February 1992 LSAT
Section 3
Question 5

# What is the minimum number of different salaries earned by the nine partners of the firm?

Replies

Mehran on March 21, 2018

Hi @huntlavender, thanks for your post. There is a video explanation available for this game; we encourage you to watch it to ensure that you have the correct set up.You are told at the outset that K > I and also K > L. You do not know the relationship between I and L's salaries. Thus, it is possible that I and L earn the same amount.

Likewise, you are told that I > F, and L > N. But because you do not know the relationship between I and L's salaries, it is unclear whether one or more of these individuals earn the same amount.

However, you do know for sure that

K > I > F > M > G > J > H.

That's seven different people, each earning - for sure - seven different salaries. That is the minimum that must be true. This is why answer choice (C) is correct). Hope that helps! Please let us know if you have any additional questions.

spencer on July 10, 2019

but couldn't L and N both earn the same amount as two other people in the firm making the number 5 because it's only 5 salaries that aren't the sameSkylar on May 2, 2020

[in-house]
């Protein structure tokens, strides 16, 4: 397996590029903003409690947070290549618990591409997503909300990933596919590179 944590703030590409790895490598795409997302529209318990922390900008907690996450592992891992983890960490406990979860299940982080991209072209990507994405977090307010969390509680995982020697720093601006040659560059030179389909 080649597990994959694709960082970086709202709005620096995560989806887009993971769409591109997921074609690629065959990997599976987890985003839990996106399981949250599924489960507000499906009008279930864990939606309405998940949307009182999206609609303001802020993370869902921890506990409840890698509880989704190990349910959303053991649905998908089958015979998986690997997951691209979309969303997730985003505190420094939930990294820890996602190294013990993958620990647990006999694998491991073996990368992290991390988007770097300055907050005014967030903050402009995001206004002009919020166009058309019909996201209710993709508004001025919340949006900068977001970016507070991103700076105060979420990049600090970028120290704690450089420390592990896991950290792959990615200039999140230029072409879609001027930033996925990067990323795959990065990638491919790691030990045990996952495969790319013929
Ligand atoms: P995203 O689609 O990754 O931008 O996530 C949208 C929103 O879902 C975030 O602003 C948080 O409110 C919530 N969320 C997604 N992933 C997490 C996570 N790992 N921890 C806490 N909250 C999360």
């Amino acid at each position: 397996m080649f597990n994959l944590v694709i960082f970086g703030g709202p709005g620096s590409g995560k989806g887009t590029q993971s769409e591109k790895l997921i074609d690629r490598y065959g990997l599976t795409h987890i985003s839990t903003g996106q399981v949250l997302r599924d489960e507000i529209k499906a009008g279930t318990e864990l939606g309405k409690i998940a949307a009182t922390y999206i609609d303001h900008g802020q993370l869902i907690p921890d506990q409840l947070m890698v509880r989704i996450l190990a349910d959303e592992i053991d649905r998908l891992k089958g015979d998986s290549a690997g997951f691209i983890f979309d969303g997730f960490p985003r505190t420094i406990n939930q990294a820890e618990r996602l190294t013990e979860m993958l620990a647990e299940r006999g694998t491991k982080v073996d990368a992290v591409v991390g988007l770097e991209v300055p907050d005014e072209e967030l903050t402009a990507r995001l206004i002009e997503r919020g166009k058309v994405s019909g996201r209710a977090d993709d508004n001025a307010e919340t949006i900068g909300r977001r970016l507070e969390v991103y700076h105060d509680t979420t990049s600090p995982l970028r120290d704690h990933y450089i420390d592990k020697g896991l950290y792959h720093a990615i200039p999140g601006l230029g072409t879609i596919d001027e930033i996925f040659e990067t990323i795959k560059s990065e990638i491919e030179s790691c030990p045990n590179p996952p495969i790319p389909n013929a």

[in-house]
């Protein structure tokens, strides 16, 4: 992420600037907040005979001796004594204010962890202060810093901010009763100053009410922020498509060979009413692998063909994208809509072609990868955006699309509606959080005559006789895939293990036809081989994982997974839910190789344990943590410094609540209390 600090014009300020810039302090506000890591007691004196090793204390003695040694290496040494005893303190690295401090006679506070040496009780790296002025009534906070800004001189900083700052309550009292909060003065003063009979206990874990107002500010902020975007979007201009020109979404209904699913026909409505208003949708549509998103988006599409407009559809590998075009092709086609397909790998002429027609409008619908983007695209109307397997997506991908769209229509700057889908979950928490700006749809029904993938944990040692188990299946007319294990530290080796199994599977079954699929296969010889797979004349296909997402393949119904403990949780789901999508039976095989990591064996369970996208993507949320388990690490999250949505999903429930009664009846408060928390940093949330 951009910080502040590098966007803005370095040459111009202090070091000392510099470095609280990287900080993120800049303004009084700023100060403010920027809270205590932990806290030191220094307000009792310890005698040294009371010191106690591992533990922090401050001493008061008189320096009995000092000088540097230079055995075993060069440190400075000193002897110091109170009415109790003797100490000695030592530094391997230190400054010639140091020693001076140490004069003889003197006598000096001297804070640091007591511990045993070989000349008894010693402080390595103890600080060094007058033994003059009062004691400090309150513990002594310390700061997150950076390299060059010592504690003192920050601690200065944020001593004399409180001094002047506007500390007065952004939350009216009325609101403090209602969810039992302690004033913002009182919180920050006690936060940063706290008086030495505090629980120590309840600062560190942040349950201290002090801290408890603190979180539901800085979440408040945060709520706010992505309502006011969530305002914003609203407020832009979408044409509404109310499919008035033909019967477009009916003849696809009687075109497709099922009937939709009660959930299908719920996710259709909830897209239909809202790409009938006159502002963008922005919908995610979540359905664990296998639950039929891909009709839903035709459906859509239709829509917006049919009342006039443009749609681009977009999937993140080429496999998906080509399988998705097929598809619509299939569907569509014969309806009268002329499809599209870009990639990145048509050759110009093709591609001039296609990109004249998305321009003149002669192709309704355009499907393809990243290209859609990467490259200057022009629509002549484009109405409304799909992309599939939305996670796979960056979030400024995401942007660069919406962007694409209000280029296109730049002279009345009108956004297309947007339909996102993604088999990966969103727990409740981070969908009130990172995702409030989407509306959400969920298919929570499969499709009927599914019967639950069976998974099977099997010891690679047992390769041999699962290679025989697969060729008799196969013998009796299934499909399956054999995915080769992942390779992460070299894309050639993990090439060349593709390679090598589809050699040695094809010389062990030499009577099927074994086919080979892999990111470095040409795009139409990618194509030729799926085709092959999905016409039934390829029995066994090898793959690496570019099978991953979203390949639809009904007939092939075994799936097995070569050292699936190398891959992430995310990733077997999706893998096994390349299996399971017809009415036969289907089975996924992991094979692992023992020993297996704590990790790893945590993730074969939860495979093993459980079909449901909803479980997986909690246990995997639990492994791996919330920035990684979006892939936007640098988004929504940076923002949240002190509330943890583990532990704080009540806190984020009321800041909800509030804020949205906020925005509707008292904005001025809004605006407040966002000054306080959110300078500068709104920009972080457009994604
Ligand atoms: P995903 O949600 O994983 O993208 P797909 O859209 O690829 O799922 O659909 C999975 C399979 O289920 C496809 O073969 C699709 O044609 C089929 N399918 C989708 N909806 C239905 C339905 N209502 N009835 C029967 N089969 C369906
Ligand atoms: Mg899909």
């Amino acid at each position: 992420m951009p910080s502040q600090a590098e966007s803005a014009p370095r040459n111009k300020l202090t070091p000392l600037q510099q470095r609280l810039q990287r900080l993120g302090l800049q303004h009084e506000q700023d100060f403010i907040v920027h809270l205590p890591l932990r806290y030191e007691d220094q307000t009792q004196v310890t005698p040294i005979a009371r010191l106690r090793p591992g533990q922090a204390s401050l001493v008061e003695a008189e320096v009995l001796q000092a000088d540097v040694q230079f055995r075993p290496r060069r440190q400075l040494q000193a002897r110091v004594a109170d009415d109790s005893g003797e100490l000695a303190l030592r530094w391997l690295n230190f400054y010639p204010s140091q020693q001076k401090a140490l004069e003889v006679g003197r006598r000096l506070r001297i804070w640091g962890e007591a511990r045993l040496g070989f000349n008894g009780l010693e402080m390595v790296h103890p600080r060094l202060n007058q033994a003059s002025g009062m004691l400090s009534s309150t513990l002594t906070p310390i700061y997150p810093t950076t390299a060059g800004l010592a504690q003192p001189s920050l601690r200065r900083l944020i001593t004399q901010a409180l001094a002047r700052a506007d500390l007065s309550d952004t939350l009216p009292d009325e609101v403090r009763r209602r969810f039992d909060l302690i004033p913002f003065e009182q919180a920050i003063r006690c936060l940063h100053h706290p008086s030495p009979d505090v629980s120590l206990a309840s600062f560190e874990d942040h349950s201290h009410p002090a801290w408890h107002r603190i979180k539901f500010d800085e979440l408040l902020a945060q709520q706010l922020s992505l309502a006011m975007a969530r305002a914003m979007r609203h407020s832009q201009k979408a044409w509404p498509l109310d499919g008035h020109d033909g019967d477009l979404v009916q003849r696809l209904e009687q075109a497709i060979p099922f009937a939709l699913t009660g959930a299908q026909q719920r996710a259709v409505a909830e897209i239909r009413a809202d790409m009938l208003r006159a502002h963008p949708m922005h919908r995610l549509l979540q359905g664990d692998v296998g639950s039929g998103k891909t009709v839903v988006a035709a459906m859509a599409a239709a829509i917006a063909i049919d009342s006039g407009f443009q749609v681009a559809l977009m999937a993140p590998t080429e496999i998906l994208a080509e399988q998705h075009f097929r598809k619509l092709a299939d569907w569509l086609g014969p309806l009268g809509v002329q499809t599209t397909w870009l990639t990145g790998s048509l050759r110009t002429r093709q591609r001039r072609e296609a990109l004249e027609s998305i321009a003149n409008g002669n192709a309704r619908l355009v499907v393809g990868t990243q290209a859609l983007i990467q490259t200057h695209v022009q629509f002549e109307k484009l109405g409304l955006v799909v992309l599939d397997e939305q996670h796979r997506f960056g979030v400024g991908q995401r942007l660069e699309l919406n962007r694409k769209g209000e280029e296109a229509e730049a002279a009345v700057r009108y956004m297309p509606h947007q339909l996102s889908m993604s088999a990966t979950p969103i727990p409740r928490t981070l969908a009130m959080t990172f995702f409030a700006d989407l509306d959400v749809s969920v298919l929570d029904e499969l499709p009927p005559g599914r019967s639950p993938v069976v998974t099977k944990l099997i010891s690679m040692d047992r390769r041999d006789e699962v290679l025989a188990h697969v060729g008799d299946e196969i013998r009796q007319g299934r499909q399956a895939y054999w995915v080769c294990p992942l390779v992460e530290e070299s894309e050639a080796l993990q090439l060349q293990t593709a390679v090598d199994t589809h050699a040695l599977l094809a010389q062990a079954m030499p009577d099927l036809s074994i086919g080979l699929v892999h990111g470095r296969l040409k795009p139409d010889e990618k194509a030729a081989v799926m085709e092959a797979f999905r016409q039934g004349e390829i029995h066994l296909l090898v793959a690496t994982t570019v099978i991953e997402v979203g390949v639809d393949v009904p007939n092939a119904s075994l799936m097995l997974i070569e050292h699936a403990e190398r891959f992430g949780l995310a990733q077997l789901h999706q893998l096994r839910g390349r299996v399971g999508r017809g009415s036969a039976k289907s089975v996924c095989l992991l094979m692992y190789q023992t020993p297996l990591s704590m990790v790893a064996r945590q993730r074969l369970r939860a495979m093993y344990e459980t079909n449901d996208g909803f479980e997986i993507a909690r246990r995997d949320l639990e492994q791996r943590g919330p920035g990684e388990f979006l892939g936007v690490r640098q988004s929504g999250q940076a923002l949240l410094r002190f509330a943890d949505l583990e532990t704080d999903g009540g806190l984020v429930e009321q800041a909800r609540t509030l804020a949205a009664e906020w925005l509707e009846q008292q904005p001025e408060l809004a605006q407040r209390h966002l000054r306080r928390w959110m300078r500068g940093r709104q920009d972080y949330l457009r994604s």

@smalone, happy to help!For example, L could make the same salary as I, and N could make the same salary as F.

Let's add numbers to make this clearer. If L and I made the same salary and N and F made the same salary, we could have salaries of:

K: $700

L and I: $600

N and F: $500

M: $400

G: $300

J: $200

H: $100

As we see, this gives us a total of 7 different salaries.

Be careful to note that this question is not asking for the number of unique salaries that are only made by one person. We are only looking at the total number of salaries that are different than each other.

Does that make sense? Please let us know if you have any other questions!